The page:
As the budget impasse continues in Springfield, nonprofits and businesses providing vital services to women, children and people with disabilities are doing so without promised payments from the state.

State Senator Daniel Biss (D-Evanston) led two days of Senate hearings highlighting the consequences of these delayed and missing payments. He then helped pass legislation that would provide the authority to resume those payments to keep businesses open, allowing them to maintain employees and continue providing services ranging from breast cancer screenings for low income women to autism screenings and homeless youth services.

“We spent the last two days in the Human Services Committee hearing testimony about the human consequences of what is not currently authorized,” Biss said during Senate debate. “And those human consequences would curdle your blood.”

The legislation Biss helped approve would give Governor Rauner’s administration and Comptroller Leslie Munger the authority they say they lack to make payments to providers given the absence of a state budget. The legislation doesn’t immediately send the money out the door; it merely gives more authority to the Comptroller’s office to make the payments if they choose. Currently, state vendors are told they can’t be paid because lawmakers haven’t provided the payment authority.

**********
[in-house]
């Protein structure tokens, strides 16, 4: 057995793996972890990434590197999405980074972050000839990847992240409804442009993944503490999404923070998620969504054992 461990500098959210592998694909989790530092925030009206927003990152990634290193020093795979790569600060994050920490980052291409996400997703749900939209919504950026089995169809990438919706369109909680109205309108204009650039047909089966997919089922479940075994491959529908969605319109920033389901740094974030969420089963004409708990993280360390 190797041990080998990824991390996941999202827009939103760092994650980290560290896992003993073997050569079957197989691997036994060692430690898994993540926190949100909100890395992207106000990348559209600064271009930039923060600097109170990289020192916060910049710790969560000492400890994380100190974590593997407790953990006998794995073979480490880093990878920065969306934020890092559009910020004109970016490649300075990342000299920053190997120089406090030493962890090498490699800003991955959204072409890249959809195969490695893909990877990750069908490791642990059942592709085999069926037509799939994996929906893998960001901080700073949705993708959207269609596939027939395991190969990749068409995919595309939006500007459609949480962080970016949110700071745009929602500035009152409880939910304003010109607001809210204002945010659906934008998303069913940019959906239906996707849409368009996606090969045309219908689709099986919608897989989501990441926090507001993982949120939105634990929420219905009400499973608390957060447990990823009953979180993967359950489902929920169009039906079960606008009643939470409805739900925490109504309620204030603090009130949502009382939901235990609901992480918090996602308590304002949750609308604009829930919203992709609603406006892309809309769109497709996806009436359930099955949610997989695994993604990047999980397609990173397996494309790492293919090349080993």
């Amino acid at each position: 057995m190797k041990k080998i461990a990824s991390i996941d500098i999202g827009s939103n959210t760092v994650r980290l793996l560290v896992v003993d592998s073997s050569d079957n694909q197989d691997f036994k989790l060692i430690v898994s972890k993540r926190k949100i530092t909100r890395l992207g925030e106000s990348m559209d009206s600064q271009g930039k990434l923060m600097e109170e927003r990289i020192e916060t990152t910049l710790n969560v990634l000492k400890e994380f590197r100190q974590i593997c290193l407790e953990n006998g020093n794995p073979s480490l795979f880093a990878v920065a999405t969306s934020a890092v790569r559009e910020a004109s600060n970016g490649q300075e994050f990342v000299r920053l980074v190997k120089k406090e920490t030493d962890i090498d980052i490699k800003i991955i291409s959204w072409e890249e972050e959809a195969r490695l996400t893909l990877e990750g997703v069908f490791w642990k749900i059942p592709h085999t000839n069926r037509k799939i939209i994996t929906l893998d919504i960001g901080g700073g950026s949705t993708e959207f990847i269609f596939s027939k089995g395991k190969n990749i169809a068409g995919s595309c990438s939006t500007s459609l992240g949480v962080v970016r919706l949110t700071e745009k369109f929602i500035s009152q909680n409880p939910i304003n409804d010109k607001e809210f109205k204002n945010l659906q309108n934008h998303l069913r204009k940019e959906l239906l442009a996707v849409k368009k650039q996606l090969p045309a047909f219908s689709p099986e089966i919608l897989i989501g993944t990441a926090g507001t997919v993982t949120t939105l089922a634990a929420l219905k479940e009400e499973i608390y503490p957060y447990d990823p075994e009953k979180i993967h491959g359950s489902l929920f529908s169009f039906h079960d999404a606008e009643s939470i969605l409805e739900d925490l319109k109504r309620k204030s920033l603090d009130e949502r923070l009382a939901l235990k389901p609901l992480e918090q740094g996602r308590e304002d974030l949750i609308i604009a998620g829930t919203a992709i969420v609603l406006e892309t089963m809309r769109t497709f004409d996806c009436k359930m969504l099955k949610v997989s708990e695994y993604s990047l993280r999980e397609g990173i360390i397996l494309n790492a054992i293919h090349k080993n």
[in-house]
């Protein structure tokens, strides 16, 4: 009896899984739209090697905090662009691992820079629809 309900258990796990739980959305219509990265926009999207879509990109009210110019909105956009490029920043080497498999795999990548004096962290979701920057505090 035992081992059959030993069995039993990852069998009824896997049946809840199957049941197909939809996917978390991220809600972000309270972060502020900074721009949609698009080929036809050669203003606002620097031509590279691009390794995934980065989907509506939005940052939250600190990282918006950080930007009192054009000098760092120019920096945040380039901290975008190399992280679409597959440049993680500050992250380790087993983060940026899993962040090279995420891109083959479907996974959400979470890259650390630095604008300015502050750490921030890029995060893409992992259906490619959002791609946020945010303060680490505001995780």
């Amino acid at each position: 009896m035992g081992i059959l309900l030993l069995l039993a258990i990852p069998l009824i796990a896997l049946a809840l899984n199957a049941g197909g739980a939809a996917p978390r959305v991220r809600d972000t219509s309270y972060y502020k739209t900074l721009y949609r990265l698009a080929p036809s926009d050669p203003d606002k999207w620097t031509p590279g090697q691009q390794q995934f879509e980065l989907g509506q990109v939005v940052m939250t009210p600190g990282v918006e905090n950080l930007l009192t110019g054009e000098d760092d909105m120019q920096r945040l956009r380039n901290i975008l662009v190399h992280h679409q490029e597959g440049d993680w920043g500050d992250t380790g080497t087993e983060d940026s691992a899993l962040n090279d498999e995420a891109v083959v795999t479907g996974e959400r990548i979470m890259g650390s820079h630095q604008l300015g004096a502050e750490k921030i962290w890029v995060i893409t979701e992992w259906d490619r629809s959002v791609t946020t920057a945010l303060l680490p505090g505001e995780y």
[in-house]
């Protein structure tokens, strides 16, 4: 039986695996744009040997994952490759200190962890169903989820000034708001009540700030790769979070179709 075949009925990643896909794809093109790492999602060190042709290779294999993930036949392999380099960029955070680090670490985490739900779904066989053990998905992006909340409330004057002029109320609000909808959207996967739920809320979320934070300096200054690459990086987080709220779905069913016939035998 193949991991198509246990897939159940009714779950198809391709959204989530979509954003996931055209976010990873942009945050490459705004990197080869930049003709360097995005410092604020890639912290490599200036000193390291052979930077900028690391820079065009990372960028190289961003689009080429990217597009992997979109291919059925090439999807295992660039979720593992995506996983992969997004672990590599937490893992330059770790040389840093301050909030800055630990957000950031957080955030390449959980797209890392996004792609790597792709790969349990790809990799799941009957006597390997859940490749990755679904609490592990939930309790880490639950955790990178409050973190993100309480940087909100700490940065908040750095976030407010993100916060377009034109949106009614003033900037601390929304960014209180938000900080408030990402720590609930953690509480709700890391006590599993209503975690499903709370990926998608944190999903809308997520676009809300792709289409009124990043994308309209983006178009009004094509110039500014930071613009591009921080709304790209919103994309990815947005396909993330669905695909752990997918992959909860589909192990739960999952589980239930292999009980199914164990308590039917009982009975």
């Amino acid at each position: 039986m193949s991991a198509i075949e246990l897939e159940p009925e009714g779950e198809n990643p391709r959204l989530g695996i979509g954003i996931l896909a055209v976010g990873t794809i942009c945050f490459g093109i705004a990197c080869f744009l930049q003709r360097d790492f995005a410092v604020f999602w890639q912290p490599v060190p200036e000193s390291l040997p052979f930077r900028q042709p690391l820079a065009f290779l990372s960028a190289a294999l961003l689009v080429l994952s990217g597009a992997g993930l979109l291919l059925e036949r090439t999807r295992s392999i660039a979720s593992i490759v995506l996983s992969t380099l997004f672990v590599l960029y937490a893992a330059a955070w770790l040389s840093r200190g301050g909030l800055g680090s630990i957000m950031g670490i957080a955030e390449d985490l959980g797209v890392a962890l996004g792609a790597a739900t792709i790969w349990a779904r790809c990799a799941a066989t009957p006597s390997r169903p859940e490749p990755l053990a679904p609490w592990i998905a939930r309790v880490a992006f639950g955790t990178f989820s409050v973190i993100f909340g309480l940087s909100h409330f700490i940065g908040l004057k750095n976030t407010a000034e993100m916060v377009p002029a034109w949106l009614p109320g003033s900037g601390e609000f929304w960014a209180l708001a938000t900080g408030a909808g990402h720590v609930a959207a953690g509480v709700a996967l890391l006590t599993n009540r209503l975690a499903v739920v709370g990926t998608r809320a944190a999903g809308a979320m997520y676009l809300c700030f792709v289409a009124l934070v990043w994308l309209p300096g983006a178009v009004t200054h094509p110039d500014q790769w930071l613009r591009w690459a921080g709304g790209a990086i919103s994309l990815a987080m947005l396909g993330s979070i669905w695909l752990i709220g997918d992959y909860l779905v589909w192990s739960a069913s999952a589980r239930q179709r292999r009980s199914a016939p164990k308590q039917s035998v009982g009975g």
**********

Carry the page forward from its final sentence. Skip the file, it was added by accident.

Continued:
“What (this bill) changes is the fact that there is an important slice of the most vulnerable citizens in Illinois who are being harmed viciously for no reason, while we fight about [the budget], and this bill has the opportunity to slow that down,” Biss said.

The proposal that cleared the Senate and now advances to the Illinois House covers $3.9 billion in total for critical services, including $822 million for the Community Care Program, $20 million for abuse investigations and $15 million for senior support programs.

The legislation – SB 2046 – was approved Wednesday in the Senate on a vote of 36 to 19.

Audio excerpts of Senator Biss’ debate speech are attached. The full audio of his speech can be found here: